Even when traveling on the company dime, the ritzy top-end hotels rarely get my business.
When attending travel industry conferences, I’ve been known to bypass the “official” hotel (with the supposedly “special” rates for conference attendees) in favor of the modest motel down the street.
My idea of luxe accommodations is a Courtyard by Marriott. Free Internet access. Free parking. A swimming pool. And I earn points in a solid frequent-stay program, Marriott Rewards.
But when I’m on the road for family reunions, weekend getaways, and the like, I’m perfectly happy to hang my hat at a Best Western, a Motel 6, or whatever independent Dew Drop Inn happens to have a flashing Vacancy sign and a $39 rate.
While I’m a fan of cheapie hotels, I’m by no means an expert—I typically look at location, price, and amenities, and let the chips fall where they may, regardless of brand or, for the most part, loyalty points.
Because I’m not an expert, I was intrigued by the results of the recent J.D. Powers 2010 Hotel Guest Satisfaction Study. The report was based on a survey of more than 53,000 travelers who rated hotels on seven dimensions: reservations; check-in/check-out; guest room; food and beverage; hotel services; hotel facilities; and costs and fees. The results were then grouped into five price-point categories—from Luxury at the high end to Economy/Budget at the low end—plus extended stay hotels.
Among the Economy/Budget hotels, the results were as follows (ratings based on a 1,000-point scale):
- Microtel Inns & Suites (737)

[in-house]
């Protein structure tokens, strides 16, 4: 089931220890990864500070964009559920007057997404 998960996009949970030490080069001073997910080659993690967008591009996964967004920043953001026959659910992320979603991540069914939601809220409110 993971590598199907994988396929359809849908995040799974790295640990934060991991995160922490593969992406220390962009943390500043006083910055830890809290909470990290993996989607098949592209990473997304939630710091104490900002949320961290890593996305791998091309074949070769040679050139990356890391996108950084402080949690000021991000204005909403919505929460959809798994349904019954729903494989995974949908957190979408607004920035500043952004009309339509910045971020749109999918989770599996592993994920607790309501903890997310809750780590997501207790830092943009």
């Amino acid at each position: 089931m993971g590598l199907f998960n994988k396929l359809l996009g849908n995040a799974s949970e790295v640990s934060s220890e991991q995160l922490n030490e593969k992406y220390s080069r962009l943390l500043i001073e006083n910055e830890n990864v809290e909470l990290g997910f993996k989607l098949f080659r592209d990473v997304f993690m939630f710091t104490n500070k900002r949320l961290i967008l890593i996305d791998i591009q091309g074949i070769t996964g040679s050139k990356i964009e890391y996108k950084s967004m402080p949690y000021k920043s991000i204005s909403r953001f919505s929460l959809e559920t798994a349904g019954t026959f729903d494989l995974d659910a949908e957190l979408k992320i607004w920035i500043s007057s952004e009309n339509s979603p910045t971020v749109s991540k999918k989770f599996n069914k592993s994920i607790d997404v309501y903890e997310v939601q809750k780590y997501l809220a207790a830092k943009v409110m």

- Howard Johnson Express (700)
- Red Roof Inn (697)
- Days Inn (684)
- Econo Lodge (666)
- Travelodge (664)
- Americas Best Value Inn (656)
- Motel 6 (653)
- Rodeway Inn (643)
- Knights Inn (610)
It probably goes without saying that there’s no inherent relationship between the study results and the quality of the hotels’ loyalty programs—the extra value provided by loyalty programs simply wasn’t among the criteria considered. But it raises the question: Is there any correlation between the best budget hotels and the best frequent-stay programs?
Here’s the same list, showing the frequent-stay programs associated with the hotels:
- Microtel Inns & Suites – Wyndham Rewards
- Howard Johnson Express – Wyndham Rewards
- Red Roof Inn – RediCard
- Days Inn – Wyndham Rewards
- Econo Lodge – Choice Privileges
- Travelodge – Wyndham Rewards
- Americas Best Value Inn – Value Club
- Motel 6 – n/a
- Rodeway Inn – Choice Privileges
- Knights Inn – Wyndham Rewards
Strikingly, one program, Wyndham Rewards, is linked to five of the ten budget brands. But apparently proving that the relationship is more incidental than fundamental, Wyndham Rewards is the program of both the highest- and lowest-rated hotels in the category.
In fact, the Wyndham Rewards program received runner-up honors in the SmarterTravel Editors’ Choice Awards 2010: Best Hotel Loyalty Program. Our take on the program:
For a small business owner, for example, traveling on his own dime and planning to reinvest points for future business stays, Wyndham’s Rewards program encompasses more than 6,000 hotels, including such value-oriented brands as Baymont Inn & Suites, Days Inn, Howard Johnson, Knights Inn, Microtel Inn & Suites, Ramada, Super 8, Travelodge, and Wingate by Wyndham.
Dominating the budget category so convincingly, perhaps we should have pointed out that Wyndham Rewards would be a solid choice not just for small business owners but for anyone who chooses to travel on the cheap.
Reader Reality Check
Any comments on the J.D. Powers study results?
The Wyndham Rewards program isn’t among the most prominent hotel loyalty programs. Is it on your radar? Should it be?
This article originally appeared on FrequentFlier.com.
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